Water here is so vital that even the Botswana currency – pula – is the Setswana word for rain. Water is everything in Africa. In a desert more so. The rains come and life thrives.
Nowhere is this more evident than in Botswana’s Okavango Delta. And it is this phenomenal and bizarre geographic accident that I have come to see. Conscious that much of the rest of southern Africa is still waiting for the rains to come, I’m in Maun, the starting point for so many safaris.
Soon, though, I’m in the air. My small helicopter flies over a sparkling horizon of channels and waterways, dotted with wild palms and baobab trees. For much of the year, this northern pan of the vast Kalahari Desert lies waiting for rain that will fall in the distant highlands of Angola.
When it comes, the results are spectacular. 11 trillion tons of water flow into the region, from March to June, creating a myriad of canals, lakes, swamps and islands. The world’s largest inland delta is formed in the middle of a desert, teeming with game.
My pilot flies low over this spectacular landscape. Low enough to enjoy the sensational views; high enough to leave the game in peace.
On landing I’m met by cool towels and ice-cold drinks. As the helicopter returns to the clear blue sky, the thud of the blades are slowly replaced by the sounds of the bush. My first morning on safari welcomes me, as the outside world melts away.
We drive towards the camp and I am reminded that Botswana is a place to be savoured. Time spent here always yields an all-star cast, but the joy of Botswana is in the unexpected.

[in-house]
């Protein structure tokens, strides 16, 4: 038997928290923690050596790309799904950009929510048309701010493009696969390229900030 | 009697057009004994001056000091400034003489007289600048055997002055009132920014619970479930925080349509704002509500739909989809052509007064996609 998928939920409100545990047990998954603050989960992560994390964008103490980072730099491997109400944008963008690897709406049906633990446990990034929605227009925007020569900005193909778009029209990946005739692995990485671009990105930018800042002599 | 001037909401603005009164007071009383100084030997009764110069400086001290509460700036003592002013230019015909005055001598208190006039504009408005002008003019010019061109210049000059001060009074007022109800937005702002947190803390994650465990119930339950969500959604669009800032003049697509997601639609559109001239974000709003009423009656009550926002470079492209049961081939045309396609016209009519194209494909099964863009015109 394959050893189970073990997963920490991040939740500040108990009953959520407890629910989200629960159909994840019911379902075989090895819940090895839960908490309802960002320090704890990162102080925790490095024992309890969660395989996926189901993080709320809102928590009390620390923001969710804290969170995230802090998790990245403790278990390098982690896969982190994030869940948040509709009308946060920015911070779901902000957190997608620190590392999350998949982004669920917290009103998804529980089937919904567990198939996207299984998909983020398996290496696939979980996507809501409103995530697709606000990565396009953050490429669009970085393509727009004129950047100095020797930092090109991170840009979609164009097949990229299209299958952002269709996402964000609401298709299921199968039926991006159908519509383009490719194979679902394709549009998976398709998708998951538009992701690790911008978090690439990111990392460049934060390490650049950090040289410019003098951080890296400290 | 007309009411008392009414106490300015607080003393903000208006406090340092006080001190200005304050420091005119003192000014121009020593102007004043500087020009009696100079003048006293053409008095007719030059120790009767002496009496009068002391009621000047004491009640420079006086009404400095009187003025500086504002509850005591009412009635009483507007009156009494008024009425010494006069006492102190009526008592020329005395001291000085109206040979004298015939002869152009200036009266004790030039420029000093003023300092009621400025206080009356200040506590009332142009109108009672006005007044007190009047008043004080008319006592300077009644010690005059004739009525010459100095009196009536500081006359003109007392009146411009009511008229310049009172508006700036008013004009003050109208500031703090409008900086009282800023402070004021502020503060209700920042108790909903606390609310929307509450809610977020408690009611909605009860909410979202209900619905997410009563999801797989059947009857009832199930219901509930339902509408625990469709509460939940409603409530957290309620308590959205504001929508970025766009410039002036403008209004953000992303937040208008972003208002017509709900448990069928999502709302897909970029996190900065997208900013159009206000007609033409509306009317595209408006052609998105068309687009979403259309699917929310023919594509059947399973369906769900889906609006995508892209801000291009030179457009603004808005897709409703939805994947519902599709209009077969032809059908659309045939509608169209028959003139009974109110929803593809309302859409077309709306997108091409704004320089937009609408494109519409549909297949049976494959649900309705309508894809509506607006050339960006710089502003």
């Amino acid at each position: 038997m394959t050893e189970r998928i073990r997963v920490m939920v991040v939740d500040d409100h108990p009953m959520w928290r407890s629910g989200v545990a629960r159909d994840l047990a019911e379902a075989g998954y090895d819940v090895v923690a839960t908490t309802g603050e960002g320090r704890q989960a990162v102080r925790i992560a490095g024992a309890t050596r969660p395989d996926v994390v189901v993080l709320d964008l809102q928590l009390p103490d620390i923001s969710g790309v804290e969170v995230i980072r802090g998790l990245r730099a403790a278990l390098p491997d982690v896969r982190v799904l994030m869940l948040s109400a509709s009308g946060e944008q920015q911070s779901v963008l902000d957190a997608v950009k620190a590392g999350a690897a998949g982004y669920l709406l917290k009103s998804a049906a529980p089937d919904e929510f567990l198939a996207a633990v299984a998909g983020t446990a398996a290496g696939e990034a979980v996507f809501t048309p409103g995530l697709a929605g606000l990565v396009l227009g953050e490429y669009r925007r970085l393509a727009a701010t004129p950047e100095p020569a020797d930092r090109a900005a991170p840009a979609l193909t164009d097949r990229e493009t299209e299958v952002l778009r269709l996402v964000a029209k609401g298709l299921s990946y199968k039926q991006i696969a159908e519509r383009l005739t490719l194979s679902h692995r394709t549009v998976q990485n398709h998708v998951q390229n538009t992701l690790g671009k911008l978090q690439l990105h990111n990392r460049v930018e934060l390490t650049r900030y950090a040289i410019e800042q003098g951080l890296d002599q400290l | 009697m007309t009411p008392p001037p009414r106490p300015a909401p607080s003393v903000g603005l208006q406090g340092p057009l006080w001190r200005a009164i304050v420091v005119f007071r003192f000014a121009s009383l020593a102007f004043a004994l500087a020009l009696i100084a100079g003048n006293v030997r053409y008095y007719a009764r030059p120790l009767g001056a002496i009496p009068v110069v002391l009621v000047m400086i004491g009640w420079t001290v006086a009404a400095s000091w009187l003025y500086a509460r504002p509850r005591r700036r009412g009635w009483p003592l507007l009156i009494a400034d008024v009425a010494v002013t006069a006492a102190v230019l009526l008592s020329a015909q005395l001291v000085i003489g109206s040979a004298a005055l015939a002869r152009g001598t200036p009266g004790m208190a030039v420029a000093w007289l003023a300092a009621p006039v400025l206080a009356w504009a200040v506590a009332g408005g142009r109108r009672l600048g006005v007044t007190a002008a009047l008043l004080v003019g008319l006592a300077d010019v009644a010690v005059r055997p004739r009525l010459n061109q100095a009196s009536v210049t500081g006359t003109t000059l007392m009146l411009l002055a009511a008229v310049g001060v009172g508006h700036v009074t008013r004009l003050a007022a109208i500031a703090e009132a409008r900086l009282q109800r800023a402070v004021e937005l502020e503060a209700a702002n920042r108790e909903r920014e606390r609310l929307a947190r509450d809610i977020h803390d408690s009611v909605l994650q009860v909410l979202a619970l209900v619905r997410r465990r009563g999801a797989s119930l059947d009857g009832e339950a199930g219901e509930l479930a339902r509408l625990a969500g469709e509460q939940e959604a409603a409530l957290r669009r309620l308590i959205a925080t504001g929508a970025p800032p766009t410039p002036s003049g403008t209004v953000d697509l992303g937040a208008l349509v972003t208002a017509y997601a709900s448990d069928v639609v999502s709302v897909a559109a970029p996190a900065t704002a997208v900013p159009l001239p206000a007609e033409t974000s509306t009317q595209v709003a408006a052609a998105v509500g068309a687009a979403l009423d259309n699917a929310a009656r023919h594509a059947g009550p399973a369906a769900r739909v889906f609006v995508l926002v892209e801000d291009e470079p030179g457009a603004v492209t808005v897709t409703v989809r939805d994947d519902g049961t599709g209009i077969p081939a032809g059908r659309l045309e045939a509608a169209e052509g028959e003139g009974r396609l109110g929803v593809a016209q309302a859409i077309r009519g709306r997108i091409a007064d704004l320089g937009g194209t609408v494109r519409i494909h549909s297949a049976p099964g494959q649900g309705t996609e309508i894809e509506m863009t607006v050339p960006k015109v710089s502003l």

We pass through a cloud of yellow butterflies, floating over red lechwes grazing in lagoons. I glimpse a porcupine whose spines bristle in the sunlight, before sighting a rare Pel’s fishing Owl, setting off to hunt at dusk.
Game drives are only part of the experience. Here, you can explore on foot, canoe, mokoro, speed boat, helicopter and even paddle board, in the company of some of Africa’s most thoughtful guides.
The wilderness of the delta is immense and exclusive, yet the game is phenomenal. We pass through a meadow of wild sage, with the silhouettes of a family of elephants kicking up dust against the setting sun.
If the drives are good for game, the sensational camps are good for the soul. At the camp, later that night, dinner is refreshingly simple – delicious fine dining and lip-smacking wines. I eat my way through three courses that rival anything served in the restaurants of London or Paris.
The surroundings are luxurious, the atmosphere relaxed and the service as polished as the cut glass. I chat to my fellow guests, who although revelling like newcomers to this unspoilt wilderness, turn out to be here for their third or fourth time.
Throughout the country, these small, beautiful and sensitively styled camps offer the perfect water hole. They combine world-class guides and convivial hosting, with everything on offer from editing suites for the serious photographer to fully stocked wine cellars to enjoy at leisure.
Inevitably, costs are high compared to other safaris, but the wildlife experience is priceless. I ponder this as the sounds of the night-time delta join me on the walk back to my bed: when done well, a luxury safari in Botswana has no equal.
Sitting beneath the stars on my private veranda, a cool breeze blows in from the delta. I’m thankful that this indulgence comes with a clear conscience. The Botswana government’s pioneering policy of high-end, low impact tourism means the generous cost of staying here pays for the ongoing protection of one of the world’s great wildernesses. And it shows.